Friday, 1 May 2009

Thin mints - or mint podgies

So much for returning to regular blogging! I've been in Israel for a week with Munchkin Granny, visiting my Grandma and going to a family Bar Mitzvah. I meant to get a post up before I went but ended up in a mad dash and didn't make it. And now I've gone and left my camera in Israel and have yet to negotiate with one of my lovely uncles what the exchange rate between camera postage and Cadbury's creme eggs is, so I'm going to be going through my backlog of photos for a little while!

Anyway, the trip to Israel was great. Here's a roundup:
Cousin count: 12 (ten mine, two MG's)
Scary encounters with Israeli drivers: don't know, still have my eyes shut
Beds slept in: 5 in 6 nights, if you include the aeroplane seat where I failed to sleep
Mysterious and invisible dense items making MG's suitcase inexplicably heavy: one (large)
Rites of passage observed: one (bravo, Chanan!)
Number of sausages consumed by cousins: disappeared too quickly to count
Vegan brownies made: One Big Pile
National holidays participated in: two - Remembrance Day and Independence Day
Emails from anxious students staring down the barrel of a deadline: many

So all in all, an eventful trip and lovely to see Grandma and all the other lovely relations over there. While there I neither made nor ate thin mints, but I did try out this recipe for them before I left. I haven't been posting about it, but I have continued to bake for my colleagues at work this semester - albeit a bit more sporadically because of other commitments. I can't remember what led me to this recipe on Baking Bites, but I thought they would be elegant and chocolatey and fitting for the closing of the semester. Thin Mints are one of the cookies sold to raise funds by American Girl Scouts, but I was surprised to find that they are boxed brands, not home-made. My only encounter with Girl Scout Cookies was in a Peanuts cartoon but I gather from Nicole's posts that they are a bit of a cultural institution, and she's been trying out some home-made versions.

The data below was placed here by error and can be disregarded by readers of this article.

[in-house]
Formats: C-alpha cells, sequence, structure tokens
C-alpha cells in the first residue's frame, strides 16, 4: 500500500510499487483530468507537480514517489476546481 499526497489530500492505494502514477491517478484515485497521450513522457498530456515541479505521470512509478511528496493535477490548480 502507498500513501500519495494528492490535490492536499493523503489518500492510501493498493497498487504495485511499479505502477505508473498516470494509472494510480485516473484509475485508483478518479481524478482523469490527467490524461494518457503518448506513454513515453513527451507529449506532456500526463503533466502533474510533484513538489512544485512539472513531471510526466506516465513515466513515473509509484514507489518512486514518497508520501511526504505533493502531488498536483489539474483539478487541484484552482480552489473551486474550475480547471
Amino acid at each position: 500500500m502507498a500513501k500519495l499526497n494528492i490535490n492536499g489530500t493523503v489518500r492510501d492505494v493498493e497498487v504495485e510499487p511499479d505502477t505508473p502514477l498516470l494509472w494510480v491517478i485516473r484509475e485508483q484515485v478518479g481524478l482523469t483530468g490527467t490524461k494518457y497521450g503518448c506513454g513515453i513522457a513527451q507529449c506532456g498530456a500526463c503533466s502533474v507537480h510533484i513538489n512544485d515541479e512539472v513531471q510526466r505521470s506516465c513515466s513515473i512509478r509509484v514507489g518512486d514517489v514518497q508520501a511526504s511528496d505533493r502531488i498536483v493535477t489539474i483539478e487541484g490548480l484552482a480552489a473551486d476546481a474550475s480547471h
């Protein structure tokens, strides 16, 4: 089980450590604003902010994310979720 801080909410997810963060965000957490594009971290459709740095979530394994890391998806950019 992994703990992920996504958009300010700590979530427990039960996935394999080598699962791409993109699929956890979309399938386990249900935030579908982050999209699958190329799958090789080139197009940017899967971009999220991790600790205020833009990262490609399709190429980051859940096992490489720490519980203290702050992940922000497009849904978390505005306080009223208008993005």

I read her instructions carefully but I still managed to make them a bit thick. I liked it that the dough was rolled into a log and sliced - less messy than rolling into balls and flattening (although dipping them in chocolate afterwards was satisfyingly messy). But I should have sliced my slices thinner - the resulting biscuits were less dainty elegance and rather more jaw-cracker. In fact, one of my colleague said that she had broken a tooth on one - I hope she was joking! Another time I would cut them thinner and add a bit more mint, but to be honest, I would make a mint-flavoured version of these cookies in preference. Still, nothing ventured, nothing gained, and it was an interesting foray into an American tradition.

Thin mints: recipe here


Johanna said...

sounds like busy times - and fun!

when I was little my favourite bought bikkies were mint creams - which were a bit like these but with a mint cream filling on top of the biscuit all covered in chocolate but now curiously I don't bake with mint very often.

And these are very different to the girl guide biscuits we had when I was little - ours were like rich tea biscuits in the UK

Lysy said...

Perhaps they're like our Viscount biscuits (which sadly aren't veggie, I think). My only girl guide (brownie, actually) memory is biscuits isn't selling them but decorating rich teas with sugary icing and sprinkles - lots of fun!

Heather T said...

Thanks for making me hungry! You've received a "Make Me Hungry Award".